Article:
Sunday, March 11, 2018

An Appreciation for Cultivation

I have taken on a side project for my postal history hobby that allows me to write about the hobby without necessarily inflicting it on persons who are looking for farming related posts.  I hope to periodically put things out on my own postal history blog (with concentration in winter months - I wonder why?).   The intent is to give me a forum to collect my thoughts on what I know (or think I know) and work on arranging them in a way that I like.  The following was in response to an interesting idea another philatelist suggested.  I felt that it actually might give insight to some of the things I like when I work outside on our farm.  The base text was written in December of 2017 and it has since been edited.
The wind came howling through Iowa today and I decided it was not a good day to be working outside.  While I am glad that I am entering the 'off-season' on the farm, there are days when I actually miss walking behind the wheel hoe.

For those who do not know, a wheel hoe is a two-handled tool that has some sort of cultivating blade.  The back of the top cover shows five people using two-wheeled wheel hoes to cultivate on either side of a crop.  The front of the cover shows a farmer with a seeder that has a similar configuration to the wheel hoes.  The lower cover shows a 'walk-behind' tractor.  We actually use both types of cultivation tools on the farm.  The machine powered tool certainly has its uses, but it's a combustion engine, so it makes its share of noise.  And, before you start thinking the powered tool is easier to use, I can tell you that it will work a fair share of your muscles.  If you would like to view these items more closely, you can click on the picture below.

Some of my best days on the farm have been those where the weather was not too windy and the soil was JUST RIGHT for cultivation.  If you pick up the right amount of speed, the soil just rolls over the top of the cultivating blade, easily exposing the roots of the weeds I am targeting.  Wheel hoe work can be mildly strenuous, but not so much that it can't also be pleasant.   You can listen to nature - or listen to music - or just be alone with your thoughts.  All the while, you're getting real work done.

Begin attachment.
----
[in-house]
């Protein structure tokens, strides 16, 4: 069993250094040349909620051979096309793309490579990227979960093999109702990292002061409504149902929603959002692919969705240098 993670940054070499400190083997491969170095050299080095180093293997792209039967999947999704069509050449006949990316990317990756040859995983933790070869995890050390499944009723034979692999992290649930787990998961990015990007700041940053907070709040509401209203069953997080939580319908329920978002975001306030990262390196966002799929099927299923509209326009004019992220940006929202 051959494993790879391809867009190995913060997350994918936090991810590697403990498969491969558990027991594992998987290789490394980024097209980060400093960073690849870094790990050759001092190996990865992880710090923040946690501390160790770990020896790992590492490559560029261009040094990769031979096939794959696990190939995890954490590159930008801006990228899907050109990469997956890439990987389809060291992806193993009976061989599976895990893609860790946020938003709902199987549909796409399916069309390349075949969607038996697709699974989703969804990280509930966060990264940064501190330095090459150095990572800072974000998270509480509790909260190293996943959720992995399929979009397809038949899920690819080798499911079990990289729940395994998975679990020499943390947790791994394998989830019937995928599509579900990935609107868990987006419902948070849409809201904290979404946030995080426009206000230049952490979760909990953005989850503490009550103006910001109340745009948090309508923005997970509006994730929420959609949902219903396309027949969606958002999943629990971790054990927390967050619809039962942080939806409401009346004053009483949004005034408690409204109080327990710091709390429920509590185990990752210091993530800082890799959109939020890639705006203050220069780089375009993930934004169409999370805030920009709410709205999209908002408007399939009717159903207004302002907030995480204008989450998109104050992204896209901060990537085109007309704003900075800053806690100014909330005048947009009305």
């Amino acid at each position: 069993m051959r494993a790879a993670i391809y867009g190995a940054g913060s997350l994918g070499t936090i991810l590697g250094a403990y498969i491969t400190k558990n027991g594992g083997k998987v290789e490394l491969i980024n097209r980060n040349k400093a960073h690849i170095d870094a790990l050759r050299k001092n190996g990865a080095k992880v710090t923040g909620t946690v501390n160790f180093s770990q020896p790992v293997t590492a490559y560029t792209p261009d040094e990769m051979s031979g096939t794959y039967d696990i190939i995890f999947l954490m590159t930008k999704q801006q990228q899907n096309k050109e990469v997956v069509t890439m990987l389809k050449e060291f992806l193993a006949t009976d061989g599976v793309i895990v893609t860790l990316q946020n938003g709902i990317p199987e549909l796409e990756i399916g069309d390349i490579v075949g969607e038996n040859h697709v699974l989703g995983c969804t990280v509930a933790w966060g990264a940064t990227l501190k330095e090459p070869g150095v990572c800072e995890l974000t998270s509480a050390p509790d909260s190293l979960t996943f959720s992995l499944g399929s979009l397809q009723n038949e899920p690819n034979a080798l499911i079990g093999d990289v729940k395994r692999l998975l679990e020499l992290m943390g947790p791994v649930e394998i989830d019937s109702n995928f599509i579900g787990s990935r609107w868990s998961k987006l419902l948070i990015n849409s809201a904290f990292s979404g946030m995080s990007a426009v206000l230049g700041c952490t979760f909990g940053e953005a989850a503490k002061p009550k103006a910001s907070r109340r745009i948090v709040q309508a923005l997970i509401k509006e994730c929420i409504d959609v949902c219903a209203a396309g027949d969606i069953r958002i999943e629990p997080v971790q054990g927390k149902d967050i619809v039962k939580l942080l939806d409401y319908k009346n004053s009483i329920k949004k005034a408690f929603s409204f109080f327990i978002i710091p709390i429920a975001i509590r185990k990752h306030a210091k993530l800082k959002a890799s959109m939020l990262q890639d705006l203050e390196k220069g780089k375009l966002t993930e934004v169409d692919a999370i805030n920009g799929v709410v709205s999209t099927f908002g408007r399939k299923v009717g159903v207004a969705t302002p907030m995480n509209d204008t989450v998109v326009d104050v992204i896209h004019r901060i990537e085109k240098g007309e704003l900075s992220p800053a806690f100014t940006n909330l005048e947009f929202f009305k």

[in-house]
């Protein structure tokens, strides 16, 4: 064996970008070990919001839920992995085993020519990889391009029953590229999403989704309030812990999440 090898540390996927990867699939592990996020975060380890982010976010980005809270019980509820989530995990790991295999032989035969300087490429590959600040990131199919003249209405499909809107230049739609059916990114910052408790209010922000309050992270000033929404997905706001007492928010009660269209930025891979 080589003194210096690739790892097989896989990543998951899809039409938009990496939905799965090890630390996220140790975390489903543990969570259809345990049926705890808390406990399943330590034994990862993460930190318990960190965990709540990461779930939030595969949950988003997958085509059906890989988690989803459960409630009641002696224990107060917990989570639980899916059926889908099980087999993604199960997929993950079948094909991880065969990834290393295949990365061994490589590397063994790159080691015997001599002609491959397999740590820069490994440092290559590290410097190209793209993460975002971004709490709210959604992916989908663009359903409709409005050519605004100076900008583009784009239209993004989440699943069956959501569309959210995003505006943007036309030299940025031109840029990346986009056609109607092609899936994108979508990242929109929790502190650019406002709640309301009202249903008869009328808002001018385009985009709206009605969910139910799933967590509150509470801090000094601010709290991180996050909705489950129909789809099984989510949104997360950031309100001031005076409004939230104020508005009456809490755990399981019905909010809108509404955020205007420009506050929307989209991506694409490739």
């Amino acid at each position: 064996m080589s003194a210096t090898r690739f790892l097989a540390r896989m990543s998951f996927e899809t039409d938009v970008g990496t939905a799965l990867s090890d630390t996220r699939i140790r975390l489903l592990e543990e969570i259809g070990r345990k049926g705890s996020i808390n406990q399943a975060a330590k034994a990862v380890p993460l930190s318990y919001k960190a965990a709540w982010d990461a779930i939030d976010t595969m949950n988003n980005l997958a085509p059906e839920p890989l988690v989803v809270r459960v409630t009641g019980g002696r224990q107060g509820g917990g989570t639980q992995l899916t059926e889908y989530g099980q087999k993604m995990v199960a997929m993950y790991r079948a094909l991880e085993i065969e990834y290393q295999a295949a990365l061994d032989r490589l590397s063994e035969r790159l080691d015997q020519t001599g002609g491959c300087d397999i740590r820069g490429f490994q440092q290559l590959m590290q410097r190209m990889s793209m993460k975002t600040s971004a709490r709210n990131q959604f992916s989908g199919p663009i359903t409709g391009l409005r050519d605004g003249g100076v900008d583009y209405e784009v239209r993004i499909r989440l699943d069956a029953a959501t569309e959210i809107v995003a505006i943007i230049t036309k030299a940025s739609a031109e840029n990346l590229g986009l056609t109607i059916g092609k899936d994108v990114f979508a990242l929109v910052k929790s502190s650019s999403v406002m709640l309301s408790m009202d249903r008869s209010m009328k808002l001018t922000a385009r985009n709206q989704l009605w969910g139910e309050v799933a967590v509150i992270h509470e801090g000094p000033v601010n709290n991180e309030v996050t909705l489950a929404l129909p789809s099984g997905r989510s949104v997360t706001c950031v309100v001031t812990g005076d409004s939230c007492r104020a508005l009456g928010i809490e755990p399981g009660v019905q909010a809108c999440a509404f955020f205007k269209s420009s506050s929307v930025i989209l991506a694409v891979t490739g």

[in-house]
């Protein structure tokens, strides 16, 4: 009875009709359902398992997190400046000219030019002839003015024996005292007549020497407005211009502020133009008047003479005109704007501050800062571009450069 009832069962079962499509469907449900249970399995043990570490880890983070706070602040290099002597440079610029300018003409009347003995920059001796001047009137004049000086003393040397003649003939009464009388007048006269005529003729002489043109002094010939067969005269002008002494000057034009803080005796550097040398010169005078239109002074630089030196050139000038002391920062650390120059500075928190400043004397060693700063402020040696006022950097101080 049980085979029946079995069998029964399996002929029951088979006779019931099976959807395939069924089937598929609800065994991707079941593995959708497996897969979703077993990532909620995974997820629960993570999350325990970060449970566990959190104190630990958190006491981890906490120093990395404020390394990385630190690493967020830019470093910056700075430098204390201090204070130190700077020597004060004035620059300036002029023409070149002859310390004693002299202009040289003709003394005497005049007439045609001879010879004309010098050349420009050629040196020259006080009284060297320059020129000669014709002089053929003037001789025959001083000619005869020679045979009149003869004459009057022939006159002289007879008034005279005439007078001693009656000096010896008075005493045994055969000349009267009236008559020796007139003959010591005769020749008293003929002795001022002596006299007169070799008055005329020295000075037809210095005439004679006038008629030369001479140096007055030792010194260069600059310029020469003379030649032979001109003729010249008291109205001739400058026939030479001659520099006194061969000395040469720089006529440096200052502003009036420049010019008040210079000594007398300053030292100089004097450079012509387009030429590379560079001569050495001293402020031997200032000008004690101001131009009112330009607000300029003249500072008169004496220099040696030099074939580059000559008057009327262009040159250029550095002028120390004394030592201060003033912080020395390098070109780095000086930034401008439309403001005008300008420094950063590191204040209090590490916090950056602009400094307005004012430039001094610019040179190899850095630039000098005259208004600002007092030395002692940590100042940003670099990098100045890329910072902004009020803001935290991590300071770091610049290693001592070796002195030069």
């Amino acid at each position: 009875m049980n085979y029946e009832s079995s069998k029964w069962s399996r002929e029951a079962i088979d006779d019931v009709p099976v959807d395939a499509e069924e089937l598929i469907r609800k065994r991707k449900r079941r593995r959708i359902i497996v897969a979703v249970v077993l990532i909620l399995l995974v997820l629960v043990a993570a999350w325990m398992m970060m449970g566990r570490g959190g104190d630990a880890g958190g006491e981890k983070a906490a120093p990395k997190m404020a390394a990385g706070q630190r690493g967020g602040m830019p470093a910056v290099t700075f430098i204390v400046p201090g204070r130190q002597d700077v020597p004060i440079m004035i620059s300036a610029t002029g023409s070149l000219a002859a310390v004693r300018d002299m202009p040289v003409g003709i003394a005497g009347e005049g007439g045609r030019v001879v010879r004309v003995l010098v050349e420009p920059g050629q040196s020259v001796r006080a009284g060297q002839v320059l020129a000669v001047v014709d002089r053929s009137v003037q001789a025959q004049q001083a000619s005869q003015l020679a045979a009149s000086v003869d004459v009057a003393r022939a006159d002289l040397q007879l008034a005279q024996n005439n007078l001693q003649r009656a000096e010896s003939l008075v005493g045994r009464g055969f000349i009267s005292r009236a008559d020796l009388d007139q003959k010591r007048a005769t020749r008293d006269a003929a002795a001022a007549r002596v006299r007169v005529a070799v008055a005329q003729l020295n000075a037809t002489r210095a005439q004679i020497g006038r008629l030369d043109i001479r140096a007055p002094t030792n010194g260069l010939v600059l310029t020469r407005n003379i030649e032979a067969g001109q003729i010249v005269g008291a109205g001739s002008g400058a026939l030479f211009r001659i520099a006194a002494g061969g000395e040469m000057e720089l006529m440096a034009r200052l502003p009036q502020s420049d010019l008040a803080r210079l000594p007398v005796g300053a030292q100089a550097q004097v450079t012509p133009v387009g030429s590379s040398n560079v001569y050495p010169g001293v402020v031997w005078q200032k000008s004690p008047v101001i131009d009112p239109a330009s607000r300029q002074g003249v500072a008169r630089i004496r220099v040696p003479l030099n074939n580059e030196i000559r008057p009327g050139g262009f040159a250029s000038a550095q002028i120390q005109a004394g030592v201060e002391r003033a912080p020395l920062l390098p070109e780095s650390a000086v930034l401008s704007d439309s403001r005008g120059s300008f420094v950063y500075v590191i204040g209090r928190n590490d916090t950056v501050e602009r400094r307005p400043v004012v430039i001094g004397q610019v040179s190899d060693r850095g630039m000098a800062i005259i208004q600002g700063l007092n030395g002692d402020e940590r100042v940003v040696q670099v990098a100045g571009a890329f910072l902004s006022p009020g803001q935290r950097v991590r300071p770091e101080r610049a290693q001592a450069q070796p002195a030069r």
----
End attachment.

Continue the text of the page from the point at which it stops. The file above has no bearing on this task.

The soil and steel have a sound and a feel on days like this that is soothing.  That sound confirms that progress is being made without drowning out the goldfinches exclaiming over the gift of sunflower seeds ("For meeeee?!")  Sometimes you walk close enough to the crop that your leg brushes against its leaves.  If you're lucky, that crop is basil (ok, you're lucky if you LIKE the smell of basil).  Maybe a butterfly will land on the bill of your cap.  The iced tea in the thermos tastes especially good when you stop at the end of a row and a little bit of sweat tells you that you're earning your keep.

The wheel hoe is your companion as you take a tour of the world that is the Genuine Faux Farm fields.  The 'cucumber frog' jumps out just in time to startle you a little bit and you notice a new hatching of lady beetles.  You remind yourself to trust that they will find enough of the aphids to make a difference for your peas and lettuce.  It looks like one of the tomatoes was broken by the storm a few days ago and it is not going to make it.  Well, that happens.  The other three hundred plants in this field look pretty good.

The sunlight's angle this time of day allows you to see the world in a different way, with the contrast of light and shadow.  The zinnia flowers can still dazzle, but the cool blue flowers on the borage love the way the light shows off their beauty this time of day.  A light evening breeze actually reminds you that the weather isn't always as hot as it was just a little while ago.

It looks like the green beans will have their first picking by next week - our favorite veggie.  Lightly steamed with some real butter.  The sun is telling me it must be about time for a break to have dinner.  Maybe we'll just pick a pot full of beans, even if they're a little small, and go cook them up now.

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